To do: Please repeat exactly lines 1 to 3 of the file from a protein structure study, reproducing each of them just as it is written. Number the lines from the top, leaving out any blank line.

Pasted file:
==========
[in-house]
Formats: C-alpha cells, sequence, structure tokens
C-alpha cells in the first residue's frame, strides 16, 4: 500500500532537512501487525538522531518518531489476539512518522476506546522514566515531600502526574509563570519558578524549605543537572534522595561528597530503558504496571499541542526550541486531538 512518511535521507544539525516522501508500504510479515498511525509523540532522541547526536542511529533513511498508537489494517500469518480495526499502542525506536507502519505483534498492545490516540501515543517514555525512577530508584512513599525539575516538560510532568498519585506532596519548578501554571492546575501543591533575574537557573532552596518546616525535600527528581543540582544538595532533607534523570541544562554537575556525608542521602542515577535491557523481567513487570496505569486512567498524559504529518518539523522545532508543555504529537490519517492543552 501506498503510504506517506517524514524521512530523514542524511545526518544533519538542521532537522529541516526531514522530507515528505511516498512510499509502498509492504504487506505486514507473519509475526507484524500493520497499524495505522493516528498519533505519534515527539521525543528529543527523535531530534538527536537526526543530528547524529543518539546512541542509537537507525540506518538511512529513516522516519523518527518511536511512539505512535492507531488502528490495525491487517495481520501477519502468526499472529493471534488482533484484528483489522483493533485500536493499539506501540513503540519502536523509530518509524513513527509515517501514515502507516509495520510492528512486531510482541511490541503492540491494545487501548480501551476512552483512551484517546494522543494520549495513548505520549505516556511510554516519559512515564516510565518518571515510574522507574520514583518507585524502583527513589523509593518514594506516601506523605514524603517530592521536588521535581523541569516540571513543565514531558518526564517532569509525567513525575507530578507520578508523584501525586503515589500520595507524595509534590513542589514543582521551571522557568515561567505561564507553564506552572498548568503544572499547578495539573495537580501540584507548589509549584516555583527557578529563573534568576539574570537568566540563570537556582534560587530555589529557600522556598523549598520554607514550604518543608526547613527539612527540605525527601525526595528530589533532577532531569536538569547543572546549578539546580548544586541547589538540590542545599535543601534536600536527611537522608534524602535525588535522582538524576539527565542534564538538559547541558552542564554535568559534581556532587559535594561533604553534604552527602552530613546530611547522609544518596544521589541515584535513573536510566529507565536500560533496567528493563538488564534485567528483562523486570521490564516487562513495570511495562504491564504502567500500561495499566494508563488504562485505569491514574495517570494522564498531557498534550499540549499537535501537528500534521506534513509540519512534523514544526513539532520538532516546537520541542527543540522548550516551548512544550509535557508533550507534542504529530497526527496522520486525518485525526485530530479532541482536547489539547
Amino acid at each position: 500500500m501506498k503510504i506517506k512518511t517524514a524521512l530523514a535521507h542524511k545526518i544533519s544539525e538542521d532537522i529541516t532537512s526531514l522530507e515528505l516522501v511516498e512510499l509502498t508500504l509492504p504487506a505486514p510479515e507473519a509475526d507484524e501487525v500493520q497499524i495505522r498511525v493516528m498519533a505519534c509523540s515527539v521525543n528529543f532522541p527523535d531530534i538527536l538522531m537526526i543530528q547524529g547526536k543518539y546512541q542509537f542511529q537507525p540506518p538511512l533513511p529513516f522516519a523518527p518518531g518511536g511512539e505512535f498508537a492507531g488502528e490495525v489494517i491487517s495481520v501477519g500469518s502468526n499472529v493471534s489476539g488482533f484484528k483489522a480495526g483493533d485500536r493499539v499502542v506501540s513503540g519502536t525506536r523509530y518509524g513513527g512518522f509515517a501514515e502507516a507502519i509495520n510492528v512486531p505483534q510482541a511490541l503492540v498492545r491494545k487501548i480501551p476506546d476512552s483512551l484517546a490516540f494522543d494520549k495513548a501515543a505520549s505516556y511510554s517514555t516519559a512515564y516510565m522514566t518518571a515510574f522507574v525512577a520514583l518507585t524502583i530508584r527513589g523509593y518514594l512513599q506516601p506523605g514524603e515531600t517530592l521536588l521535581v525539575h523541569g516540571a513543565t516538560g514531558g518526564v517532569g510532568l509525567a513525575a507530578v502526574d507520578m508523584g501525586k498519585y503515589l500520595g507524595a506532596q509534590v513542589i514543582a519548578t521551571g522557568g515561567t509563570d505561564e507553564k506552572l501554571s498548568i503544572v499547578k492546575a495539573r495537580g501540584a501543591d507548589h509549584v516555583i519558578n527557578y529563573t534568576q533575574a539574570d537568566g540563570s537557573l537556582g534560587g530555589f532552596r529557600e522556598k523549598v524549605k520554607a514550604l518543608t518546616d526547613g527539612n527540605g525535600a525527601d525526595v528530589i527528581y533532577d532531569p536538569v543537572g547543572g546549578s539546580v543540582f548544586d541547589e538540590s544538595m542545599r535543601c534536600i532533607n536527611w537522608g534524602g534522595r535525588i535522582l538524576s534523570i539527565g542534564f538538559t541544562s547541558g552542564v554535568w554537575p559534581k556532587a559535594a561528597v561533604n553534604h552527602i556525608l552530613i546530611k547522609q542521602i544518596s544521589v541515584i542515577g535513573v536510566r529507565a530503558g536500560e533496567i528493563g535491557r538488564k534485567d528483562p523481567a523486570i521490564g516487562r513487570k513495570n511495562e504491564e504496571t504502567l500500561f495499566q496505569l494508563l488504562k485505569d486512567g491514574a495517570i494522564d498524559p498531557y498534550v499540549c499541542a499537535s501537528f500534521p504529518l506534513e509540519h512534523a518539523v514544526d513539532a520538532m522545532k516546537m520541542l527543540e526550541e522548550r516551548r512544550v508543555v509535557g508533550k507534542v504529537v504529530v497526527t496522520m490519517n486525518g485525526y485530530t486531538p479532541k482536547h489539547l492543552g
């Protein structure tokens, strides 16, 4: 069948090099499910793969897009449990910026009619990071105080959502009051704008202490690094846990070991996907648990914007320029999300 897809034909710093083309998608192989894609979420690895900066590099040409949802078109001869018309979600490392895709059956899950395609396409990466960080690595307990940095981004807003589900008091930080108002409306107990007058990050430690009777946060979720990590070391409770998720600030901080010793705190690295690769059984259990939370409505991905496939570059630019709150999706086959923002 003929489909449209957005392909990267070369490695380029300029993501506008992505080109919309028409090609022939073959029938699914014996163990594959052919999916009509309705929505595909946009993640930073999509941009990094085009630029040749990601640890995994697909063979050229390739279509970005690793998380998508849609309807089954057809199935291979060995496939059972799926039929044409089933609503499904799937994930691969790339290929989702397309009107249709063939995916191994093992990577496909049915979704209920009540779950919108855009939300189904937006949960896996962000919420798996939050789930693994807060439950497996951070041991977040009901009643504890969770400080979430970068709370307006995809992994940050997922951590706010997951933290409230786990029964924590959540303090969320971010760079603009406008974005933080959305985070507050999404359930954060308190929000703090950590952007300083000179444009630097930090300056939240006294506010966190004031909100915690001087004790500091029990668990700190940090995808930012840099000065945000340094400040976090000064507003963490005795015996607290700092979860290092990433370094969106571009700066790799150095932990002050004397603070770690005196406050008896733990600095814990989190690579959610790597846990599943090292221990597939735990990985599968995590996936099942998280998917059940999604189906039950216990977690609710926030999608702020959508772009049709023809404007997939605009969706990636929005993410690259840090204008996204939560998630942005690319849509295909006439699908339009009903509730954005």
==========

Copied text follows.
[in-house]
Formats: C-alpha cells, sequence, structure tokens
C-alpha cells in the first residue's frame, strides 16, 4: 500500500532537512501487525538522531518518531489476539512518522476506546522514566515531600502526574509563570519558578524549605543537572534522595561528597530503558504496571499541542526550541486531538 512518511535521507544539525516522501508500504510479515498511525509523540532522541547526536542511529533513511498508537489494517500469518480495526499502542525506536507502519505483534498492545490516540501515543517514555525512577530508584512513599525539575516538560510532568498519585506532596519548578501554571492546575501543591533575574537557573532552596518546616525535600527528581543540582544538595532533607534523570541544562554537575556525608542521602542515577535491557523481567513487570496505569486512567498524559504529518518539523522545532508543555504529537490519517492543552 501506498503510504506517506517524514524521512530523514542524511545526518544533519538542521532537522529541516526531514522530507515528505511516498512510499509502498509492504504487506505486514507473519509475526507484524500493520497499524495505522493516528498519533505519534515527539521525543528529543527523535531530534538527536537526526543530528547524529543518539546512541542509537537507525540506518538511512529513516522516519523518527518511536511512539505512535492507531488502528490495525491487517495481520501477519502468526499472529493471534488482533484484528483489522483493533485500536493499539506501540513503540519502536523509530518509524513513527509515517501514515502507516509495520510492528512486531510482541511490541503492540491494545487501548480501551476512552483512551484517546494522543494520549495513548505520549505516556511510554516519559512515564516510565518518571515510574522507574520514583518507585524502583527513589523509593518514594506516601506523605514524603517530592521536588521535581523541569516540571513543565514531558518526564517532569509525567513525575507530578507520578508523584501525586503515589500520595507524595509534590513542589514543582521551571522557568515561567505561564507553564506552572498548568503544572499547578495539573495537580501540584507548589509549584516555583527557578529563573534568576539574570537568566540563570537556582534560587530555589529557600522556598523549598520554607514550604518543608526547613527539612527540605525527601525526595528530589533532577532531569536538569547543572546549578539546580548544586541547589538540590542545599535543601534536600536527611537522608534524602535525588535522582538524576539527565542534564538538559547541558552542564554535568559534581556532587559535594561533604553534604552527602552530613546530611547522609544518596544521589541515584535513573536510566529507565536500560533496567528493563538488564534485567528483562523486570521490564516487562513495570511495562504491564504502567500500561495499566494508563488504562485505569491514574495517570494522564498531557498534550499540549499537535501537528500534521506534513509540519512534523514544526513539532520538532516546537520541542527543540522548550516551548512544550509535557508533550507534542504529530497526527496522520486525518485525526485530530479532541482536547489539547